Born in the city of Lviv then in the Austro-Hungarian Empire but now in Ukraine, Sacher-Masoch "always considered himself a Galician Ukrainian," Chernetsky writes. And in all his writings, the 19th-century writer recalled with fondness the Ukrainian people among whom he grew up.
For that reason, Chernetsky writes, there is currently an effort in Sacher-Masoch's native city to name a street after the man whose name has come to be applied by psychoanalysts to those who enjoy being abused or otherwise humiliated.
But Russians are now staking a claim to Sacher-Masoch as well. Chernetsky notes that in 1995, a distinguished Russian psychoanalyst published "a historical sociology of Sacher-Masoch and his Russian readers." That book argues, Chernetsky reports, that "Sacher-Masoch may have learned the pleasures of flagellation from the Russian sect of khlysty," who beat themselves as part of their religious practice.
Moreover, the Russian book notes that the name of the main character in the 1869 Sacher-Masoch novel from which modern psychoanalysis developed the concept of masochism was Severin, a surname that the Moscow author insists is purely Russian and not Ukrainian at all. And the book notes that Ukrainians had been a part of the Russian Empire.
So far, there has been no resolution, and none appears in prospect. But what makes this debate is not its titillating aspects or even the opportunity it may present to some to look down on both Russians and Ukrainians. Rather it is an example of the extreme lengths some nationalists will often go to try to find something that they can point to as theirs alone -- even if most others would not want to do so.
Across the United States, for example, some cities and towns have advertised themselves as the hometown of one or another notorious criminal gang leader. But these efforts seem more intended to cash in on the notoriety of the individual named, to attract tourists who will spend money, rather than as a means toward promoting or cultivating a particular identity.
In the case of many post-Soviet countries, however, such claims play an additional and typically far more important role: They are part of a broader effort to create a unique past, a national narrative in which people can place themselves and, equally important, one from which others are excluded, even if that story includes incidents and individuals many would find offensive.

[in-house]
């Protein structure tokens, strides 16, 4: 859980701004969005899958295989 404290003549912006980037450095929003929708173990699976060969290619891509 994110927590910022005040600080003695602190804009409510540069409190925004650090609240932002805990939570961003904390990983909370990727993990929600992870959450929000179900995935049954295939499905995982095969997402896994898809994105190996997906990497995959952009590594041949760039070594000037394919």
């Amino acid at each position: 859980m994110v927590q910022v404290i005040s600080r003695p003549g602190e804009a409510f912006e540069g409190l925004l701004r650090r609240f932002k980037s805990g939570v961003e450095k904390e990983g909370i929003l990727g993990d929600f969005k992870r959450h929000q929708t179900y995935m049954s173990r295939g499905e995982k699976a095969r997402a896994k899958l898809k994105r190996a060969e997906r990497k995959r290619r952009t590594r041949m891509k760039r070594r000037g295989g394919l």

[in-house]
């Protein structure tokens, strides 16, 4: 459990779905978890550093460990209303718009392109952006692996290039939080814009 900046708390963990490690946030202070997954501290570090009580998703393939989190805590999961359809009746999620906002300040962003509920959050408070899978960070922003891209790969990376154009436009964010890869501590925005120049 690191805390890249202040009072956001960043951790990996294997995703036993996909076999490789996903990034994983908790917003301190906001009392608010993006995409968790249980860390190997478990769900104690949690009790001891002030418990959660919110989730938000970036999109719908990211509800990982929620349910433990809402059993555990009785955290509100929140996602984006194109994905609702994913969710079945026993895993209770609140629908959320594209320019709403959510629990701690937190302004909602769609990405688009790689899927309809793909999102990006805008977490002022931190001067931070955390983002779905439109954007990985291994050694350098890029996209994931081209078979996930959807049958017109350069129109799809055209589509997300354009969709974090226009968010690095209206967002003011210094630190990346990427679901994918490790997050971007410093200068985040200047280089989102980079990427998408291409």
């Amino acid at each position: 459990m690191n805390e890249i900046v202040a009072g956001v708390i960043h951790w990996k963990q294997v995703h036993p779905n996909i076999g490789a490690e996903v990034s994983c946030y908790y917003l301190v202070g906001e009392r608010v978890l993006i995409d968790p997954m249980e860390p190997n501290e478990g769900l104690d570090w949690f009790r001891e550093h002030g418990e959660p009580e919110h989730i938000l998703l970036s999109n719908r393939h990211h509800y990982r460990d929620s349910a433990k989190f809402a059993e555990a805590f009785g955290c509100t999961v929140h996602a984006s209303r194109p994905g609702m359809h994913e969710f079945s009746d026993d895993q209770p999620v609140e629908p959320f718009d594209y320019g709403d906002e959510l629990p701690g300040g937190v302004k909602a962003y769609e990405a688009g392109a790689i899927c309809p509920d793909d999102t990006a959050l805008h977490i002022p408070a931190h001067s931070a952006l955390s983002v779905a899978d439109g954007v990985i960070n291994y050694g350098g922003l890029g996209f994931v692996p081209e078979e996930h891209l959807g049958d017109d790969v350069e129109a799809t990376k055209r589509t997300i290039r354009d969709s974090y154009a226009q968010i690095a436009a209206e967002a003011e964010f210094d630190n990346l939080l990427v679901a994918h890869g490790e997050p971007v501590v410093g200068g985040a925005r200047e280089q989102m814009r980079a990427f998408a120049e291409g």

That defining role is especially important in the case of Russia and Ukraine, two countries whose histories and cultures have been intertwined for so long. And consequently, nationally-minded scholars, just like publicists and politicians, have a deeply vested interest in trying to untie these knots.
Despite the debate over Sacher-Masoch that Chernetsky describes, it is unlikely that very many people in either Russia or Ukraine are aware of these competing claims or would ever be prepared to demonstrate in any way their claims on Sacher-Masoch and his ideas.
But the very fact of this debate does highlight that scholars are no more immune from nationalism than anyone else, that the objects of nationalist discourse can be extremely varied and that insisting on such claims as a way of denying them to others may often go a long way to explain why nationalist histories take the forms they do.
And when the claims go to the extreme as they have in the case over the nationality of the father of masochism, there is at least a chance that some people on both sides will recognize the limits, even absurdity of some aspects of nationalism and thus begin to think in broader categories that could make international cooperation possible.
QUOTES OF THE WEEK
"I don't know how the situation in Israel is going to develop, but many of our citizens who emigrated there some time ago are now in a dangerous position. God help them to stay alive, but taking into account that the area of military conflicts is still spreading, in the near future Belarus stands a good chance to take over the glory of a promised land from Israel." -- Moderator of the "Panarama" newscast on Belarusian Television on 3 February.
"I remember as I once 'sold myself' to Kuchma. It was on the eve of the second round of the presidential elections in 1994. There was some discussion of the presidential race in the building of the Union of Journalists, while Kuchma's election staff -- in a building across Khreshchatyk -- just publicized a statement of their candidate on how the incumbent president, Leonid Kravchuk, was pressurizing him and limiting his access to the media. I came with that statement to the Union of Journalists and asked what was their opinion about it. I heard from all sides: 'You have sold yourself for money to the red directors.' [Ed. note: Kuchma was a high-ranking party official and the director of a rocket-producing plant.] Members of the Union of Journalists hissed at any 'opposition' because they were assiduously working for the incumbent president. Several days later, those same people greeted me in a humble voice and looked attentively at me, trying to figure out whether I remember who of them was against Kuchma. Because he won." -- Independent Kyiv-based journalist Iryna Pohorelova; quoted by the 1 February issue of the biweekly "Ukrayinskyy rehionalnyy visnyk."